A total shock
Before I was diagnosed with breast cancer, I had no connection with the disease. I was the first in my family to be diagnosed with it. The only person I knew that had ever had breast cancer was my godmother.
I was in total shock when I got the diagnosis. I knew from finding the lump that it was going to be cancer, but nothing could prepare me for hearing those words. To this day, I don't remember anything else my doctor said other than “sorry it's breast cancer”. It was a total brain fog moment.
The first thing that went into my mind was please don't let me die. I have three young children (one aged four and two-year-old twins) and I couldn't bear thinking what would happen if I wasn't there. I thought I must have done something terribly wrong in the short space of my 25 years for this to be happening.
Living life to the full
Since being diagnosed I’ve had to have two lymph nodes removed, then shortly after I had a mastectomy with a tissue expander placed in for reconstruction. I’ve just had my last operation before I have my nipple reconstructed, which I'm looking forward to.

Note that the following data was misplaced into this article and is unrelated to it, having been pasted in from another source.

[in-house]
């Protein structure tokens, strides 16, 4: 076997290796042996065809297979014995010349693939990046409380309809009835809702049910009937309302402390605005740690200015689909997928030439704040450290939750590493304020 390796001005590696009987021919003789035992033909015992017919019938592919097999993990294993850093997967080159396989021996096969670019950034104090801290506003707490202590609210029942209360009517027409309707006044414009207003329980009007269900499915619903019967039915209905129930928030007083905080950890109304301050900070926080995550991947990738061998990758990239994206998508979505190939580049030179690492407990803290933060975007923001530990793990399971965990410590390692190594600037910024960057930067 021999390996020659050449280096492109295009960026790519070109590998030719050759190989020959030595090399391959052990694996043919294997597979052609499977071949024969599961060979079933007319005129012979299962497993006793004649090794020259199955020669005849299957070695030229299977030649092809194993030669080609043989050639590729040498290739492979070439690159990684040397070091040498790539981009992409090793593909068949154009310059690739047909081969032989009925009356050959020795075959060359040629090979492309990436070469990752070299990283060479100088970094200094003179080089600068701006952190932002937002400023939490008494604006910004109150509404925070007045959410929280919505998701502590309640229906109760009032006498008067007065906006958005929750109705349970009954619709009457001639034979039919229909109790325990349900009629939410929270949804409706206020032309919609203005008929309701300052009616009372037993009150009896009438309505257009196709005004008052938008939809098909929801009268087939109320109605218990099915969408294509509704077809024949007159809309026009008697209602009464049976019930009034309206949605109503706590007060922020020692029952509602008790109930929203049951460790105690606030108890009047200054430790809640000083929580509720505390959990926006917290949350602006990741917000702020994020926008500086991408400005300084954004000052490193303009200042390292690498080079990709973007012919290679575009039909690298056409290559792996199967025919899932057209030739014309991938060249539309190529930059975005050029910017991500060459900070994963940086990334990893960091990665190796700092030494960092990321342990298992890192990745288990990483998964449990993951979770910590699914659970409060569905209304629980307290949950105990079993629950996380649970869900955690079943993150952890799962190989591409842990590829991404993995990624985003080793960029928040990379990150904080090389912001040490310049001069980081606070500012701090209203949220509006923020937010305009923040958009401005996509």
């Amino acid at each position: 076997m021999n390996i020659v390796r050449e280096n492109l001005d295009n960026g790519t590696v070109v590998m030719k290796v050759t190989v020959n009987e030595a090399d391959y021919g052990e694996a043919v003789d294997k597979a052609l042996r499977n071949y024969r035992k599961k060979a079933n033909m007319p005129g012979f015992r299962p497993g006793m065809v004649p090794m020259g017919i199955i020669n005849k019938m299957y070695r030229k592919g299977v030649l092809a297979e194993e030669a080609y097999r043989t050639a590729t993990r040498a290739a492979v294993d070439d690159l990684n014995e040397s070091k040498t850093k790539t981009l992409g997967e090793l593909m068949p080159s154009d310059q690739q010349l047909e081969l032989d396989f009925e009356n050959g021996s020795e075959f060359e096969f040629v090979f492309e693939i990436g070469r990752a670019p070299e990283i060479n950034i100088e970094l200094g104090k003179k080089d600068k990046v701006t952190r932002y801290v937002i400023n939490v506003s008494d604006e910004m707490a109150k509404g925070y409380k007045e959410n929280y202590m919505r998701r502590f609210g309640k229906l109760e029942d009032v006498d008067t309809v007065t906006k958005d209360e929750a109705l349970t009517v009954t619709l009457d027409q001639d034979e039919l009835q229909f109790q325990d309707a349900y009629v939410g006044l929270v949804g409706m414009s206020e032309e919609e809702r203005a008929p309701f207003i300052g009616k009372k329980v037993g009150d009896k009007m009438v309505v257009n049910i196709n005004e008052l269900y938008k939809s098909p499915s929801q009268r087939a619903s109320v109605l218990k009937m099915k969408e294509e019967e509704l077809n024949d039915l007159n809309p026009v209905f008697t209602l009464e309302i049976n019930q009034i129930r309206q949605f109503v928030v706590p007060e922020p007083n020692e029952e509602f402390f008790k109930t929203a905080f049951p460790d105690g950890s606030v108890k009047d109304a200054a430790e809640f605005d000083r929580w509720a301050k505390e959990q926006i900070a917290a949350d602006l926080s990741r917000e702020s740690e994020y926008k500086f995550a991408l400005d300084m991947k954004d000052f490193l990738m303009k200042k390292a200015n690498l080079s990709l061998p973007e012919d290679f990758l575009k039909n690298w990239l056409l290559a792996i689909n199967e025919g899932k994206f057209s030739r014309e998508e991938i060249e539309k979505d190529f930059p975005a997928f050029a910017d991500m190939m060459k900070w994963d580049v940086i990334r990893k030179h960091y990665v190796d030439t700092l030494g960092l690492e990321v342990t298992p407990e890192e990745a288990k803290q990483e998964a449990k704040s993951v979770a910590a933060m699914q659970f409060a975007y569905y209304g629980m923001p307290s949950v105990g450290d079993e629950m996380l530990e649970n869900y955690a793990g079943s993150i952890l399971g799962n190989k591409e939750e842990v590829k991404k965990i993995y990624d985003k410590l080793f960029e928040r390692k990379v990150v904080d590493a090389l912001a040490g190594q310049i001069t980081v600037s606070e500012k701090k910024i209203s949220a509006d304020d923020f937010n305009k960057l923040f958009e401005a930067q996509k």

If anything, my diagnosis has taught me not to take things for granted – life’s too short! So now I’m just enjoying life and living it to the full with my three boys, and I’m enjoying planning my wedding too.
My advice to other women diagnosed with breast cancer is don't keep your feelings inside; open up with anyone you can about how you feel. It's happening to your body, so don’t be afraid to talk about it and ask questions. Always remember there is light at the end of the tunnel no matter how dark the months seem to be and how alone you feel, we’re all here with you.
Why I wear pink
I was motivated to support Breast Cancer Now because I’m hearing about more and more young girls around my age getting diagnosed with breast cancer and something needs to be done to stop it. I hope that one day no one will have to go through what I’ve been through, or even worse.
I think it's important that people wear pink in October as it’s such a fun and easy way to raise awareness. This disease is growing rapidly and the more money we can raise to research what we can do to prevent it, the better.